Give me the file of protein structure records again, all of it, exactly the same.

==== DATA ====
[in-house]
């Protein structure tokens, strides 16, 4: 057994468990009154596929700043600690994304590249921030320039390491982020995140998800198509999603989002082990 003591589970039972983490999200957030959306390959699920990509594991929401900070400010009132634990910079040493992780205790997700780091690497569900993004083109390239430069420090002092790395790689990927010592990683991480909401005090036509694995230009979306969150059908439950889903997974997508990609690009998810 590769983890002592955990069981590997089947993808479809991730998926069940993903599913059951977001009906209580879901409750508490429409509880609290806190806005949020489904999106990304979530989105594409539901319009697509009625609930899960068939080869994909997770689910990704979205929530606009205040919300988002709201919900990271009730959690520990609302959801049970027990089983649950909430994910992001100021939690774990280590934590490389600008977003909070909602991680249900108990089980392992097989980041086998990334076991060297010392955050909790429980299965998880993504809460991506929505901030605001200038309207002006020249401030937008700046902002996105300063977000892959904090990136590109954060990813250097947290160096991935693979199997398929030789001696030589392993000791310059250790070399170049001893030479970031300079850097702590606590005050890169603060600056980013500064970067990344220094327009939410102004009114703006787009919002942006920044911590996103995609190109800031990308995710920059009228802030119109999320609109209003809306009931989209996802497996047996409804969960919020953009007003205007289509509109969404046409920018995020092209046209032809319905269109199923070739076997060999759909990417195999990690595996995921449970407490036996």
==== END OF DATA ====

[in-house]
């Protein structure tokens, strides 16, 4: 057994468990009154596929700043600690994304590249921030320039390491982020995140998800198509999603989002082990 003591589970039972983490999200957030959306390959699920990509594991929401900070400010009132634990910079040493992780205790997700780091690497569900993004083109390239430069420090002092790395790689990927010592990683991480909401005090036509694995230009979306969150059908439950889903997974997508990609690009998810 590769983890002592955990069981590997089947993808479809991730998926069940993903599913059951977001009906209580879901409750508490429409509880609290806190806005949020489904999106990304979530989105594409539901319009697509009625609930899960068939080869994909997770689910990704979205929530606009205040919300988002709201919900990271009730959690520990609302959801049970027990089983649950909430994910992001100021939690774990280590934590490389600008977003909070909602991680249900108990089980392992097989980041086998990334076991060297010392955050909790429980299965998880993504809460991506929505901030605001200038309207002006020249401030937008700046902002996105300063977000892959904090990136590109954060990813250097947290160096991935693979199997398929030789001696030589392993000791310059250790070399170049001893030479970031300079850097702590606590005050890169603060600056980013500064970067990344220094327009939410102004009114703006787009919002942006920044911590996103995609190109800031990308995710920059009228802030119109999320609109209003809306009931989209996802497996047996409804969960919020953009007003205007289509509109969404046409920018995020092209046209032809319905269109199923070739076997060999759909990417195999990690595996995921449970407490036996």